Nostalgia, an Emotional Marketing Megastar

I recently wrote an article where I likened memory and imagination to time travel. Memory is traveling to the past, and imagination is traveling to the future. While we may not physically be able to visit the past, we can mentally do it through remembrance. Of course, that is called nostalgia.

A study conducted by four UK professors with the decidedly unemotional title The Psychological Functions of Nostalgia revealed that the external triggers for creating a sense of nostalgia are the human senses. The taste of a particular food can take you back to your childhood, hearing a song can stimulate memories of long-lost love, and so on. The good professors also state that nostalgic memories are almost always positive. To quote the study, we see the past in “rose-colored glasses.”
According to the study, people of all ages experience nostalgia. It stands to reason, however, that the older you are, the more memories you have to draw from to create those nostalgic experiences. Another demographic factor for invoking nostalgia is location. While we all have some memories in common, people growing up in different parts of the United States or other countries have memories specific to that location.
To summarize, strong emotions create positive outcomes, and nostalgia evokes strong emotions. The more human senses you use to convey a message, the better opportunity you have to create intense emotions.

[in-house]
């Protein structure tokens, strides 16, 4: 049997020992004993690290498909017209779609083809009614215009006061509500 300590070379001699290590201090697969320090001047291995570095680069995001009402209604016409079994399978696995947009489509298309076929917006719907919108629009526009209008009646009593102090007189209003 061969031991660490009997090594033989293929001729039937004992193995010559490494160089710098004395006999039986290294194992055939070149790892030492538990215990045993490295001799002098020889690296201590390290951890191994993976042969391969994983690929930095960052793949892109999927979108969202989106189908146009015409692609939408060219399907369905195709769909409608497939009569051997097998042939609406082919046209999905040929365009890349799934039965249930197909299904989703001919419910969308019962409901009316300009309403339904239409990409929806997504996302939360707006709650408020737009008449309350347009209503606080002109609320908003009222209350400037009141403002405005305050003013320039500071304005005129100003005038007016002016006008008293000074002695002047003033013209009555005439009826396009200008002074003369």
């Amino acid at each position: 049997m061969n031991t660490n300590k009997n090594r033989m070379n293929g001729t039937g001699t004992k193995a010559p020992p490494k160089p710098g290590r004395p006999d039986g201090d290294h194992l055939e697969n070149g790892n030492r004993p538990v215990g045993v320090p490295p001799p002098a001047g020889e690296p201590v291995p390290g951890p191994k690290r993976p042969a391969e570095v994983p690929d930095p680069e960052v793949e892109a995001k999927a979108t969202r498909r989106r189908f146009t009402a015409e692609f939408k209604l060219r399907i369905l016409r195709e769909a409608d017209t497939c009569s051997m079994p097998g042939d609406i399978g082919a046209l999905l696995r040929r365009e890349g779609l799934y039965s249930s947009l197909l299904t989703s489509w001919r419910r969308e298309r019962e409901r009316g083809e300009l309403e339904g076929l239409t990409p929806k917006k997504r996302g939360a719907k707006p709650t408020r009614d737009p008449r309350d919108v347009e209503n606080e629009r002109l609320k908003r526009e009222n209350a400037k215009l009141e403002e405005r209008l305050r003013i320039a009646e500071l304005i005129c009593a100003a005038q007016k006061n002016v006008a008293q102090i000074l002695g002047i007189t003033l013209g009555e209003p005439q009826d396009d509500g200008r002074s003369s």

Advertising and marketing communications are also about creating strong emotions. So, it stands to reason that if you can create campaigns that include nostalgia, you create an emotional marketing megastar.

I suggest you read the research paper Nostalgia as a Tactic for Marketers: The Use of Retro Marketing to Entice Consumer Purchase Cortnee Y. Bunch, the University of South Alabama. It offers reliable information.

My nostalgic writing began in 2013 when I wrote my first novel Mercy Row. This turned into a four-novel series that took place between 1883 and 1975. It’s about a crime family from Philadelphia. I grew up in Philly and included ample nostalgic references to places, things, and foods. I started getting reviews and emails telling me these references had hit a nerve and brought about some fond memories for my readers.

This led me to author real-life stories about growing up in the inner city of Philadelphia from the late 1940s to the 1970s. Most of these stories were posted on a popular Facebook Group page. Over the years, I wrote hundreds of stories, and I received even more positive input than I did with my novels. In 2021 I compiled my first nostalgia book, Philly Tales 1940s-1970s, and in 2023 I released a second Philly Tales book. On a whim, I also created a Philly Tales Coloring Book. I converted over 30 old images to line drawings. My concept was that this coloring book could help older folks engage their grandchildren and explain their childhood histories. If you desire, you can read many of my stories on my website
“Nostalgia is a self-relevant, social, and predominantly positive emotion. Notably, nostalgia is not a passive and futile evocation of one’s past. Rather, it has strong implications for the future. It can alleviate discomfort while inculcating the dynamism and motivation needed for future-oriented action. Future research may delve into additional functions of nostalgia while also delineating its boundaries.”
- Constantine Sedikides, Tim Wildschut, Jacob Juhl, W.Y. Cheung

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